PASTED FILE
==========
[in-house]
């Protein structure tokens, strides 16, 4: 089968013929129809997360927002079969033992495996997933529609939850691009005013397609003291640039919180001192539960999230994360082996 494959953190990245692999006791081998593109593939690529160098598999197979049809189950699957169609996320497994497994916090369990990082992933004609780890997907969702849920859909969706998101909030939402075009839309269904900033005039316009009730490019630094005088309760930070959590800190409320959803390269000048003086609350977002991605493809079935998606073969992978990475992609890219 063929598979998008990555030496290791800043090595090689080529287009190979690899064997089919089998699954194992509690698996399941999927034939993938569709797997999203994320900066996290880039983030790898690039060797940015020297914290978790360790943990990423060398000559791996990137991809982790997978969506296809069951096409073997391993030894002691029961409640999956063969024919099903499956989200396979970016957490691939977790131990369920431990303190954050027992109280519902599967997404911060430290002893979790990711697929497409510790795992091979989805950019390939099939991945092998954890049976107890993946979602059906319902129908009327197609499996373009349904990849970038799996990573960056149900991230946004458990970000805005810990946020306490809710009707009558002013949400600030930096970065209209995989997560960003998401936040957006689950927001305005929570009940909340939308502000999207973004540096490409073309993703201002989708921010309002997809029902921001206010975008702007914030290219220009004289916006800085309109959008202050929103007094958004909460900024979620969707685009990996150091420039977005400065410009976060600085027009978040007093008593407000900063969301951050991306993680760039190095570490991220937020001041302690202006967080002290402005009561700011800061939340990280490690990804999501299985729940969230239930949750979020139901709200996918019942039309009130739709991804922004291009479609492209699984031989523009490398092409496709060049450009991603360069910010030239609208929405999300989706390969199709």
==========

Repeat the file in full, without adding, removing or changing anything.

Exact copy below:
[in-house]
């Protein structure tokens, strides 16, 4: 089968013929129809997360927002079969033992495996997933529609939850691009005013397609003291640039919180001192539960999230994360082996 494959953190990245692999006791081998593109593939690529160098598999197979049809189950699957169609996320497994497994916090369990990082992933004609780890997907969702849920859909969706998101909030939402075009839309269904900033005039316009009730490019630094005088309760930070959590800190409320959803390269000048003086609350977002991605493809079935998606073969992978990475992609890219 063929598979998008990555030496290791800043090595090689080529287009190979690899064997089919089998699954194992509690698996399941999927034939993938569709797997999203994320900066996290880039983030790898690039060797940015020297914290978790360790943990990423060398000559791996990137991809982790997978969506296809069951096409073997391993030894002691029961409640999956063969024919099903499956989200396979970016957490691939977790131990369920431990303190954050027992109280519902599967997404911060430290002893979790990711697929497409510790795992091979989805950019390939099939991945092998954890049976107890993946979602059906319902129908009327197609499996373009349904990849970038799996990573960056149900991230946004458990970000805005810990946020306490809710009707009558002013949400600030930096970065209209995989997560960003998401936040957006689950927001305005929570009940909340939308502000999207973004540096490409073309993703201002989708921010309002997809029902921001206010975008702007914030290219220009004289916006800085309109959008202050929103007094958004909460900024979620969707685009990996150091420039977005400065410009976060600085027009978040007093008593407000900063969301951050991306993680760039190095570490991220937020001041302690202006967080002290402005009561700011800061939340990280490690990804999501299985729940969230239930949750979020139901709200996918019942039309009130739709991804922004291009479609492209699984031989523009490398092409496709060049450009991603360069910010030239609208929405999300989706390969199709």